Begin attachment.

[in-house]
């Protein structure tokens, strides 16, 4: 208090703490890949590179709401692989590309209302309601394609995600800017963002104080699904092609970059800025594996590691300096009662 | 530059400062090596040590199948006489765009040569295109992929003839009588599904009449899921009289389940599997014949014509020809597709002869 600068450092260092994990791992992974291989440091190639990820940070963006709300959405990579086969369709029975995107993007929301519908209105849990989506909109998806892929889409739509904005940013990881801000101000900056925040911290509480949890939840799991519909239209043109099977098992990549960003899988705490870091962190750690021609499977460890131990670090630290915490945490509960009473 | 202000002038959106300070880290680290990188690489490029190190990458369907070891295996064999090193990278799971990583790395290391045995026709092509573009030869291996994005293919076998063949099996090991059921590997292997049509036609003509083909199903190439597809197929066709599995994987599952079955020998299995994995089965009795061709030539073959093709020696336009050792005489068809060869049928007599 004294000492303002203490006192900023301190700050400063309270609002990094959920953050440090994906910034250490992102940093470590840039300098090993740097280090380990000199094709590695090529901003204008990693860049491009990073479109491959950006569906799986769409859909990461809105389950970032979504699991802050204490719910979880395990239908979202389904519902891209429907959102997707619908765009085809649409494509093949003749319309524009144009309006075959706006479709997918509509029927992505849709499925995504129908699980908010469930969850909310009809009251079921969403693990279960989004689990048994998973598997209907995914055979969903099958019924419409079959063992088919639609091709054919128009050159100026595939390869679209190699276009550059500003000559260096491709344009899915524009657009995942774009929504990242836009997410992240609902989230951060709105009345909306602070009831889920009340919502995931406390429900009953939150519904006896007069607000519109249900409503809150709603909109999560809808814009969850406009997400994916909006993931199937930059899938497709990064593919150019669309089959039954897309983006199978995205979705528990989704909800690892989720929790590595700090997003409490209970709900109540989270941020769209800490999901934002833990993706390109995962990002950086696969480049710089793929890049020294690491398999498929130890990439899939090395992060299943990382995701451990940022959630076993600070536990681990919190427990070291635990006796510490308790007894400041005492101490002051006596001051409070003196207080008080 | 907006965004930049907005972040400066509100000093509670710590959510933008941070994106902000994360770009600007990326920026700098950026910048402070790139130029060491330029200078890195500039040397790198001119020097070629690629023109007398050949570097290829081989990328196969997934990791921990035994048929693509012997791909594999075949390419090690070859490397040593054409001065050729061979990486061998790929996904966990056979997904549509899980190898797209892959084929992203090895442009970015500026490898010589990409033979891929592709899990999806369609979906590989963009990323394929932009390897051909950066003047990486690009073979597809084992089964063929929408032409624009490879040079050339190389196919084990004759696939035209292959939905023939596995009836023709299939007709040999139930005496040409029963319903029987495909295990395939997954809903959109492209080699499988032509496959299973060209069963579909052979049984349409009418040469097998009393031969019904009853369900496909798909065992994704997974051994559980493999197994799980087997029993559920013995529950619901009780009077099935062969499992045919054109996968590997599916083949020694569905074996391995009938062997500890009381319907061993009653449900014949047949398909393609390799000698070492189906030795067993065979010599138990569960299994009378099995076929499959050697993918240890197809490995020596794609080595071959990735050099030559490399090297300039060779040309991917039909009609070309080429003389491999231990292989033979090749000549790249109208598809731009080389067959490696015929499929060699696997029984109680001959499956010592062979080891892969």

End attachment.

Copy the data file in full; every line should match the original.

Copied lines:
[in-house]
């Protein structure tokens, strides 16, 4: 208090703490890949590179709401692989590309209302309601394609995600800017963002104080699904092609970059800025594996590691300096009662 | 530059400062090596040590199948006489765009040569295109992929003839009588599904009449899921009289389940599997014949014509020809597709002869 600068450092260092994990791992992974291989440091190639990820940070963006709300959405990579086969369709029975995107993007929301519908209105849990989506909109998806892929889409739509904005940013990881801000101000900056925040911290509480949890939840799991519909239209043109099977098992990549960003899988705490870091962190750690021609499977460890131990670090630290915490945490509960009473 | 202000002038959106300070880290680290990188690489490029190190990458369907070891295996064999090193990278799971990583790395290391045995026709092509573009030869291996994005293919076998063949099996090991059921590997292997049509036609003509083909199903190439597809197929066709599995994987599952079955020998299995994995089965009795061709030539073959093709020696336009050792005489068809060869049928007599 004294000492303002203490006192900023301190700050400063309270609002990094959920953050440090994906910034250490992102940093470590840039300098090993740097280090380990000199094709590695090529901003204008990693860049491009990073479109491959950006569906799986769409859909990461809105389950970032979504699991802050204490719910979880395990239908979202389904519902891209429907959102997707619908765009085809649409494509093949003749319309524009144009309006075959706006479709997918509509029927992505849709499925995504129908699980908010469930969850909310009809009251079921969403693990279960989004689990048994998973598997209907995914055979969903099958019924419409079959063992088919639609091709054919128009050159100026595939390869679209190699276009550059500003000559260096491709344009899915524009657009995942774009929504990242836009997410992240609902989230951060709105009345909306602070009831889920009340919502995931406390429900009953939150519904006896007069607000519109249900409503809150709603909109999560809808814009969850406009997400994916909006993931199937930059899938497709990064593919150019669309089959039954897309983006199978995205979705528990989704909800690892989720929790590595700090997003409490209970709900109540989270941020769209800490999901934002833990993706390109995962990002950086696969480049710089793929890049020294690491398999498929130890990439899939090395992060299943990382995701451990940022959630076993600070536990681990919190427990070291635990006796510490308790007894400041005492101490002051006596001051409070003196207080008080 | 907006965004930049907005972040400066509100000093509670710590959510933008941070994106902000994360770009600007990326920026700098950026910048402070790139130029060491330029200078890195500039040397790198001119020097070629690629023109007398050949570097290829081989990328196969997934990791921990035994048929693509012997791909594999075949390419090690070859490397040593054409001065050729061979990486061998790929996904966990056979997904549509899980190898797209892959084929992203090895442009970015500026490898010589990409033979891929592709899990999806369609979906590989963009990323394929932009390897051909950066003047990486690009073979597809084992089964063929929408032409624009490879040079050339190389196919084990004759696939035209292959939905023939596995009836023709299939007709040999139930005496040409029963319903029987495909295990395939997954809903959109492209080699499988032509496959299973060209069963579909052979049984349409009418040469097998009393031969019904009853369900496909798909065992994704997974051994559980493999197994799980087997029993559920013995529950619901009780009077099935062969499992045919054109996968590997599916083949020694569905074996391995009938062997500890009381319907061993009653449900014949047949398909393609390799000698070492189906030795067993065979010599138990569960299994009378099995076929499959050697993918240890197809490995020596794609080595071959990735050099030559490399090297300039060779040309991917039909009609070309080429003389491999231990292989033979090749000549790249109208598809731009080389067959490696015929499929060699696997029984109680001959499956010592062979080891892969």